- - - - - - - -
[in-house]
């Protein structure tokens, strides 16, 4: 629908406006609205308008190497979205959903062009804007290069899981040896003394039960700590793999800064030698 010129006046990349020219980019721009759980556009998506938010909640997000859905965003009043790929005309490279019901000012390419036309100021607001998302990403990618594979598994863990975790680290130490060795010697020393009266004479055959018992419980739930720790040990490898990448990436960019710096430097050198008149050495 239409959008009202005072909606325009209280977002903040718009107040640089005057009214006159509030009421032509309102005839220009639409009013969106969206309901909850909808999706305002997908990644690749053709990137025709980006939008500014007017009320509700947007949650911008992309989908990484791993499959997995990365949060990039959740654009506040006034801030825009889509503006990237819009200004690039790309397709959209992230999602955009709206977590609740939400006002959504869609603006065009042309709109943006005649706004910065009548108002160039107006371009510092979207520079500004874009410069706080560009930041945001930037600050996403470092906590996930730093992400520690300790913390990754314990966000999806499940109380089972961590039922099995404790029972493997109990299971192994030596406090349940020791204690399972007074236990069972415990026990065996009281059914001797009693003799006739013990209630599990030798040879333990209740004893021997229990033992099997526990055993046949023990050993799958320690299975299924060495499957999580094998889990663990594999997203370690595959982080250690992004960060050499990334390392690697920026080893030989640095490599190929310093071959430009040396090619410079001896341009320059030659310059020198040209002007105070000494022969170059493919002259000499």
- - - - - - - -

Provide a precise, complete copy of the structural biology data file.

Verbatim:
[in-house]
């Protein structure tokens, strides 16, 4: 629908406006609205308008190497979205959903062009804007290069899981040896003394039960700590793999800064030698 010129006046990349020219980019721009759980556009998506938010909640997000859905965003009043790929005309490279019901000012390419036309100021607001998302990403990618594979598994863990975790680290130490060795010697020393009266004479055959018992419980739930720790040990490898990448990436960019710096430097050198008149050495 239409959008009202005072909606325009209280977002903040718009107040640089005057009214006159509030009421032509309102005839220009639409009013969106969206309901909850909808999706305002997908990644690749053709990137025709980006939008500014007017009320509700947007949650911008992309989908990484791993499959997995990365949060990039959740654009506040006034801030825009889509503006990237819009200004690039790309397709959209992230999602955009709206977590609740939400006002959504869609603006065009042309709109943006005649706004910065009548108002160039107006371009510092979207520079500004874009410069706080560009930041945001930037600050996403470092906590996930730093992400520690300790913390990754314990966000999806499940109380089972961590039922099995404790029972493997109990299971192994030596406090349940020791204690399972007074236990069972415990026990065996009281059914001797009693003799006739013990209630599990030798040879333990209740004893021997229990033992099997526990055993046949023990050993799958320690299975299924060495499957999580094998889990663990594999997203370690595959982080250690992004960060050499990334390392690697920026080893030989640095490599190929310093071959430009040396090619410079001896341009320059030659310059020198040209002007105070000494022969170059493919002259000499």